Contrast this personal educational involvement in real-time civic life with what Sam Charltain (National Director of the Forum for Education and Democracy) says in his 2009 book, American Schools: The Art of Creating a Democratic Learning Community (Rowman and Littlefield):
“Too many children attend school each day without a sense of their own voice being heard — and perhaps even with a horrible sense of their own invisibility.”
In my experience reporting on schools, this sense of lostness often extends from elementary school through high school. Too seldom have I heard a smiling, surprised kid say: “You know what, they know my name here!” And what too many of their teachers know about the individual identities of each of their students is largely limited to how they perform on collective standardized tests.
Moreover, most students have no involvement in the actual governance of their schools — or in the democratic workings, or lack of them, in their neighborhoods, towns, and cities outside of school. On the other hand, one of the students in Chicago’s non-governmental Mikva Project, Karmyn Stewart, says she became a Mikva learner “to allow my voice to be heard, and allow myself to hear others.”
What is most needed if the new generation of Americans are to be — as Thomas Jefferson warned all citizens — the ultimate protector of their liberties is an active, participatory civic curriculum, in addition to involvement in our history. The organization that is most effectively involved in making this experience integral to the core of education is ASCD (the Association for Supervision and Curriculum Development) in Alexandria, Virginia (ascd.org).
In more than fifty years of reporting on schools, I have found ASCD to be the most continuously valuable source of information and analysis of just about all dimensions of student learning. Founded in 1943, it is a growing community of teachers, principals, and school board members. In a long report, “Restoring the Balance Between Academics and Civic Engagement in Public Schools,” co-authored by ASCD and the American Youth Policy Forum, the emphasis is on “service-learning” that “is coordinated within schools, institutions of higher education, community service programs, and with the community itself.”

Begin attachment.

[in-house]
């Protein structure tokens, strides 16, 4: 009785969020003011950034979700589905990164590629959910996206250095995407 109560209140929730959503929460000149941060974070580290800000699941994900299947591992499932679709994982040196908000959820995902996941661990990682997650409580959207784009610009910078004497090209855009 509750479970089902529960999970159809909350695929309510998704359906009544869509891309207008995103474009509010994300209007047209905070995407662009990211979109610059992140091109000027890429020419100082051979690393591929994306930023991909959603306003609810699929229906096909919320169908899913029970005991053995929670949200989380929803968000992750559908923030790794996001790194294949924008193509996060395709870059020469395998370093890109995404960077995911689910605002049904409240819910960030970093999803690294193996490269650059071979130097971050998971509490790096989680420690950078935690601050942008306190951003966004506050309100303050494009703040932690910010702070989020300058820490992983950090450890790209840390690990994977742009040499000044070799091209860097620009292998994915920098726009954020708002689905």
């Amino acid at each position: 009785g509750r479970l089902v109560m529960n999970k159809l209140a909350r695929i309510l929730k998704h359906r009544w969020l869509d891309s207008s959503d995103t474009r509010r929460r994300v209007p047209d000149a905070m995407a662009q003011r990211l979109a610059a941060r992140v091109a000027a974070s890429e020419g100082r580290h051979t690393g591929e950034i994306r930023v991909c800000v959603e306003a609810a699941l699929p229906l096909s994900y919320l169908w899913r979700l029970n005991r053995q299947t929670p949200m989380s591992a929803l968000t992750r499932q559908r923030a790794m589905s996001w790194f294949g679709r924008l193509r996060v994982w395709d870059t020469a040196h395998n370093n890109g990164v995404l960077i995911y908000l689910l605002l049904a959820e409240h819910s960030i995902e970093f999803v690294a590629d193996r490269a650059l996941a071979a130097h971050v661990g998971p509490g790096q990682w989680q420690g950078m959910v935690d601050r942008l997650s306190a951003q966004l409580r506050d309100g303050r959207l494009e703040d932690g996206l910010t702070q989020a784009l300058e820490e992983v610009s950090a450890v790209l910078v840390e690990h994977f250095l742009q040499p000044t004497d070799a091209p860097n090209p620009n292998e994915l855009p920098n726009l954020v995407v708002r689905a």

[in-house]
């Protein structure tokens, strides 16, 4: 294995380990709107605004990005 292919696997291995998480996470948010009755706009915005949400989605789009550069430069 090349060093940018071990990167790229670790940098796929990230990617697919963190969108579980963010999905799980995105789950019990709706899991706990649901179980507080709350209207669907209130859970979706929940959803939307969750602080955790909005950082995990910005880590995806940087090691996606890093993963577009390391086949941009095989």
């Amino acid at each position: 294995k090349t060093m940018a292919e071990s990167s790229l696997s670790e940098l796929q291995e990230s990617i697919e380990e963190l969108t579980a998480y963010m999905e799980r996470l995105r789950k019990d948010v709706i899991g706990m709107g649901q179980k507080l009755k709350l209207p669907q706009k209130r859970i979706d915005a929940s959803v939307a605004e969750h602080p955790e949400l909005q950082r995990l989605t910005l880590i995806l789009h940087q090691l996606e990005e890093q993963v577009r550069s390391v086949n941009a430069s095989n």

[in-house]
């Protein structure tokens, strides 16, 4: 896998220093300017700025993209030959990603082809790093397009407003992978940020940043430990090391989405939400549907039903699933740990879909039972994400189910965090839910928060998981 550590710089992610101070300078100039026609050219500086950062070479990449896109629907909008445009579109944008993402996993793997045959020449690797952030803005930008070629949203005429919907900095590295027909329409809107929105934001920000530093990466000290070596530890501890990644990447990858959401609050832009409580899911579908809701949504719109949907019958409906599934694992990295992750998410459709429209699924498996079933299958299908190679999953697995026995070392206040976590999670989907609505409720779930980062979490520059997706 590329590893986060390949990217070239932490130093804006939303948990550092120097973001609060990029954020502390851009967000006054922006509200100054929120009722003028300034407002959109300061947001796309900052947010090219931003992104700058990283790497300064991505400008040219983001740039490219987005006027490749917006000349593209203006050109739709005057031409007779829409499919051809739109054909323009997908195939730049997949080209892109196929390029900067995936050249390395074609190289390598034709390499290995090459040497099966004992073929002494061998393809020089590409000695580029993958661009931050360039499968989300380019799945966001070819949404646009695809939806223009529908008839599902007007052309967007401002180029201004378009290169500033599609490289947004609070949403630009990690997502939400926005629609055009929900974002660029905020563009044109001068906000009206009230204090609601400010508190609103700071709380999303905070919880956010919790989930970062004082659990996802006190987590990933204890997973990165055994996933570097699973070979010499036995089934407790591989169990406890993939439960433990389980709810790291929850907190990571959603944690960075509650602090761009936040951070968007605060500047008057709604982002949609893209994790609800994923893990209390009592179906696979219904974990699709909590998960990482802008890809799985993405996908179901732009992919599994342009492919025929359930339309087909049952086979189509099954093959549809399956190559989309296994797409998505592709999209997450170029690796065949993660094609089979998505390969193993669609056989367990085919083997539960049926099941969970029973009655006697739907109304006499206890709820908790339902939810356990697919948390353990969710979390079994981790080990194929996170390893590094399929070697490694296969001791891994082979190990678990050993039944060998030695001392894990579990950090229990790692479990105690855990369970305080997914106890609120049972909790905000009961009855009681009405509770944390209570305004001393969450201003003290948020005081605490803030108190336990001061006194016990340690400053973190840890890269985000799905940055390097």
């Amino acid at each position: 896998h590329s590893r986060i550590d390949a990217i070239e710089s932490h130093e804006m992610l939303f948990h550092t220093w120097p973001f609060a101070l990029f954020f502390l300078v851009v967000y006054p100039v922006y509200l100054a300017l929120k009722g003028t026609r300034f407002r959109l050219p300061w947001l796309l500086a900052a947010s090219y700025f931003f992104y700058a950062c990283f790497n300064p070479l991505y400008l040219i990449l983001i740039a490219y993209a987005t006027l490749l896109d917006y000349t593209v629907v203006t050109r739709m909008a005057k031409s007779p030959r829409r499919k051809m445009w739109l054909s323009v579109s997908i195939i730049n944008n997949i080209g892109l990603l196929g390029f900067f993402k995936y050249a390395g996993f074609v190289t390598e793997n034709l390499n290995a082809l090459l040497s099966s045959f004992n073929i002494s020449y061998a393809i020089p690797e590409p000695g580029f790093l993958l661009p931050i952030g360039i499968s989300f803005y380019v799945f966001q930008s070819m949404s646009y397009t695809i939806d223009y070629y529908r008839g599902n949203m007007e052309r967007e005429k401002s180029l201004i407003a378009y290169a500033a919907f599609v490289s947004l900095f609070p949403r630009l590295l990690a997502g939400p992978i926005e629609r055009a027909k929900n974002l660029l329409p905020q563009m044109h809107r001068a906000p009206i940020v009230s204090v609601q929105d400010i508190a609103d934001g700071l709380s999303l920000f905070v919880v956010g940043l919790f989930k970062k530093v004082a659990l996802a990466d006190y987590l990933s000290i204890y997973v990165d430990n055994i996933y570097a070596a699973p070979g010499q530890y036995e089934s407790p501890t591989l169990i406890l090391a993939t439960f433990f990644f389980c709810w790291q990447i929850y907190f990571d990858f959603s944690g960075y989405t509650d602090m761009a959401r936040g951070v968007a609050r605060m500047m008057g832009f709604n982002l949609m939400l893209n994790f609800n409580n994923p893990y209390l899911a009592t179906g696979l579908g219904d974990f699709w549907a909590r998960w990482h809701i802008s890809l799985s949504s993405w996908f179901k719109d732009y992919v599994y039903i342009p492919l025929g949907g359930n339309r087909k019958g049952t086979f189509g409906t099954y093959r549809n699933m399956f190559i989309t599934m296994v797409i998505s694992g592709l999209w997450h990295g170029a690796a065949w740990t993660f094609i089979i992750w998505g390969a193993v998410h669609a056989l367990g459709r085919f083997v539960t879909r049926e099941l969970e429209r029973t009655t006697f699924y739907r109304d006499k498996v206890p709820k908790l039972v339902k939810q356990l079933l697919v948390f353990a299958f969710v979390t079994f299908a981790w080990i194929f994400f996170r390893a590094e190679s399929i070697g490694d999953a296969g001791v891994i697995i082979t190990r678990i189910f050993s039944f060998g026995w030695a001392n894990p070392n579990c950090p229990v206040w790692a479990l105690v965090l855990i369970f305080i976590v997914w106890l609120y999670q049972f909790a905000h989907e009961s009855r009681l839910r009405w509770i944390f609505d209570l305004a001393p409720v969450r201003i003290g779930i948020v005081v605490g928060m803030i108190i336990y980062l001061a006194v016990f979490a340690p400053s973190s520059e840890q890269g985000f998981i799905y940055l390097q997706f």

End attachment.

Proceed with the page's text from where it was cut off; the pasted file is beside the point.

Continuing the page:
To illustrate how — though such basics as reading and math are obviously essential — direct education in and for democracy also requires, as the report illustrates, such students’ experiences as at Langley Middle School in Langley, Washington, where “all of the school’s 520 students and a majority of their teachers participate in more than 60 classes that incorporate service-learning directly into academic studies.”
The school’s Youth in Philanthropy Project, for instance, “integrates eighth-grade English and Communications instruction into a process that uses interviews of community leaders to identify community needs and locate a range of assets for meeting them.”
It is this kind of student direct involvement in what Chicago’s Mikva Project calls “Democracy in Action” that has led to a National Youth Leadership Council survey of such service-learning education elsewhere. It reports that “83 percent of principals said that service-learning has a ‘very positive’ (32 percent) or ‘somewhat positive’ (51 percent) impact on overall academic achievement.” And more specifically, “42 percent of ‘high poverty level’ schools reported a ‘very positive impact’ from service-learning efforts.”
For another illustration of this kind of what I’d call “whole learning for the whole student,” the ASCD co-authored report on the balance between academics and civic engagement in public schools describes how: